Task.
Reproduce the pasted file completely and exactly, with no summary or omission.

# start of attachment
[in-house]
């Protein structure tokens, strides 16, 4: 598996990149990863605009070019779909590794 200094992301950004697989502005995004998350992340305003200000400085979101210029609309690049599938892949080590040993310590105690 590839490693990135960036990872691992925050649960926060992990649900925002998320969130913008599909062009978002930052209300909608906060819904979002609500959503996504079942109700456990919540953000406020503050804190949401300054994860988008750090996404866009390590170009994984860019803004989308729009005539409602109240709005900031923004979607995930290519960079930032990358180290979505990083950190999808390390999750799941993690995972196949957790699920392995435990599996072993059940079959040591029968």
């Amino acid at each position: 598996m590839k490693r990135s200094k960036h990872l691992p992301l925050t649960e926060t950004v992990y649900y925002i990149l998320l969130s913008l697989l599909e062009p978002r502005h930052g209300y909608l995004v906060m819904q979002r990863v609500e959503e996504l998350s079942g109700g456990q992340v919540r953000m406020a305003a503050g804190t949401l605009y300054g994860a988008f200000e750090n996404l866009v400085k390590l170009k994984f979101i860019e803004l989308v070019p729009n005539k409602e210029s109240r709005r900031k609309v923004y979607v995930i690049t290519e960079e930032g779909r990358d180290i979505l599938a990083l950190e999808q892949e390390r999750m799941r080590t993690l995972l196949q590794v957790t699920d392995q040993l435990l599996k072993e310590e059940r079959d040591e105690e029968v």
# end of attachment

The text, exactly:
[in-house]
């Protein structure tokens, strides 16, 4: 598996990149990863605009070019779909590794 200094992301950004697989502005995004998350992340305003200000400085979101210029609309690049599938892949080590040993310590105690 590839490693990135960036990872691992925050649960926060992990649900925002998320969130913008599909062009978002930052209300909608906060819904979002609500959503996504079942109700456990919540953000406020503050804190949401300054994860988008750090996404866009390590170009994984860019803004989308729009005539409602109240709005900031923004979607995930290519960079930032990358180290979505990083950190999808390390999750799941993690995972196949957790699920392995435990599996072993059940079959040591029968």
């Amino acid at each position: 598996m590839k490693r990135s200094k960036h990872l691992p992301l925050t649960e926060t950004v992990y649900y925002i990149l998320l969130s913008l697989l599909e062009p978002r502005h930052g209300y909608l995004v906060m819904q979002r990863v609500e959503e996504l998350s079942g109700g456990q992340v919540r953000m406020a305003a503050g804190t949401l605009y300054g994860a988008f200000e750090n996404l866009v400085k390590l170009k994984f979101i860019e803004l989308v070019p729009n005539k409602e210029s109240r709005r900031k609309v923004y979607v995930i690049t290519e960079e930032g779909r990358d180290i979505l599938a990083l950190e999808q892949e390390r999750m799941r080590t993690l995972l196949q590794v957790t699920d392995q040993l435990l599996k072993e310590e059940r079959d040591e105690e029968v």